They’re letting you know the same as Medicare. What’s the same 12 visits to start? Eight visits if it’s showing improvement for up to 20 for chronic low back pain. However, many of these plans don’t require and or direct referral because they’ll have, as you’ll see here, acupuncture, Medicare covered, and then they’ll talk about routine acupuncture, which means.

They cover for pain management, and I’m gonna say to you, the majority of these Medicare Advantage plans usually have that benefit. So you’re not gonna be limited to just low back pain only, but just about any condition so long as it’s painful. Keep in mind, however, for back pain though, they too will still require M 54 51.

M 54 59 to give you a good feel for it. Take a look here. It talks about acupuncture C P T codes that it covers, and you’ll see here, even dry needling, if you felt so inclined to do it, I wouldn’t. Dry needling doesn’t pay very well and I don’t think you’re doing that. You do an acupuncture, but the four acupuncture codes, and then it says here, common routine acupuncture codes, not a complete list.

So what I wanna highlight, this plan is noting that they’re not just gonna pay for the acupuncture, but they’re gonna pay for exams. The acupuncture codes. But then notice they’re listing several therapy codes. In other words, they’re gonna pay you within the scope of practice for common services that are payable under the plan.

On these plans, you can see sometimes some pretty generous reimbursements. I’m not gonna bring some of those up because it’s way beyond what you may are be billing, and I don’t want to entice that. But I’d say on average some pretty good pay. So take a look here for an Aetna patient, this is for three visits.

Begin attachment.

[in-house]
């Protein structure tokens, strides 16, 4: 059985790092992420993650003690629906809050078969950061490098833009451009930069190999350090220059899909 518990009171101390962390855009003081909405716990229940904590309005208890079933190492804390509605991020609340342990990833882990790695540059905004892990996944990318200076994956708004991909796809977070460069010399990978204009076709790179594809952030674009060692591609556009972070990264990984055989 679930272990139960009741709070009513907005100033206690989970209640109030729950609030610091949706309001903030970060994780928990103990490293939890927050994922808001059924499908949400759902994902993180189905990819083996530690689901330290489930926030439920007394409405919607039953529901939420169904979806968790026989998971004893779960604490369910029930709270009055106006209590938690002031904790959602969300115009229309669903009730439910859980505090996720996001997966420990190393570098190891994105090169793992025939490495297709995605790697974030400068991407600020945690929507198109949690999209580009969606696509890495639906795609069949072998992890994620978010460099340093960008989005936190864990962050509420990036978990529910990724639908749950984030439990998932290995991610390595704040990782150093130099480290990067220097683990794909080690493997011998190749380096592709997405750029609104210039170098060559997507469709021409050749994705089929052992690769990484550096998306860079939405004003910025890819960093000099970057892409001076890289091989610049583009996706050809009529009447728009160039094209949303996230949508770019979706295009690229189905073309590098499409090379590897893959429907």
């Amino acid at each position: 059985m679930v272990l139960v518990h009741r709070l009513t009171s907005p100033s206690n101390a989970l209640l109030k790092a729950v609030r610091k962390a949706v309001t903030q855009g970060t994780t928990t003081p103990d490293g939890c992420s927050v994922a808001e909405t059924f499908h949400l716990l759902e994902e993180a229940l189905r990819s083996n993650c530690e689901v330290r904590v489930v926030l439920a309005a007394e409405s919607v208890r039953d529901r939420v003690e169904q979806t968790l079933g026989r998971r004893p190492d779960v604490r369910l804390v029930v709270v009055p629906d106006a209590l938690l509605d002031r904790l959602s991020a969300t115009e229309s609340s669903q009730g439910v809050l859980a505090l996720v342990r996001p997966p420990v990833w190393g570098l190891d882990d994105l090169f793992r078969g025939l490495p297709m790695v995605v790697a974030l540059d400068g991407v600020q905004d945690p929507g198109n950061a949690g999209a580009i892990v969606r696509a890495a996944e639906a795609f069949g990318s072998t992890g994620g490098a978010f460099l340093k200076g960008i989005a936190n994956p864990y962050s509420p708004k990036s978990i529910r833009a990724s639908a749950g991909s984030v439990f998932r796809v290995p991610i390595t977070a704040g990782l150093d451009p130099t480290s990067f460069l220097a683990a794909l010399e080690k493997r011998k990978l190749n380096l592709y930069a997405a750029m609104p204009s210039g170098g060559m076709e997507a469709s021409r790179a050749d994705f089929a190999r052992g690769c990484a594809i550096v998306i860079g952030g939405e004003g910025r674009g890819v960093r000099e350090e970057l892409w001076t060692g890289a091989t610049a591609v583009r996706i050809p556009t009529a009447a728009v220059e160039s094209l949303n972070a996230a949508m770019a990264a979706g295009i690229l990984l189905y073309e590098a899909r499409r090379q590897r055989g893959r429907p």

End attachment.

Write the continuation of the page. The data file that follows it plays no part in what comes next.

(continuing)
Three visits with two sets. They’re getting paid $234. It’s not bad. I would take that and the patient only has a $9 copay. Would you think a patient might be interested in that? I would. I think a patient would certainly be interested in coming in if they only to pay a $9 copay for three visits. In other words, three bucks a visit.

Here’s another one for Humana for a single visit, you’ll notice about 67, again, two sets, if there were a third set, probably would be a little bit higher. So would I say these are ones that are viable to you and ones you can directly build? Absolutely. But just be careful. Regular Medicare Part B has not changed.

We’re working on it. When I say we, we as a profession are working on getting acupuncturists fully into the Medicare system that you can register. Then once we can do that, we’ll have direct billing that’s gonna happen that just don’t know how soon, I’ve, I could say two years, five years. I really have no idea.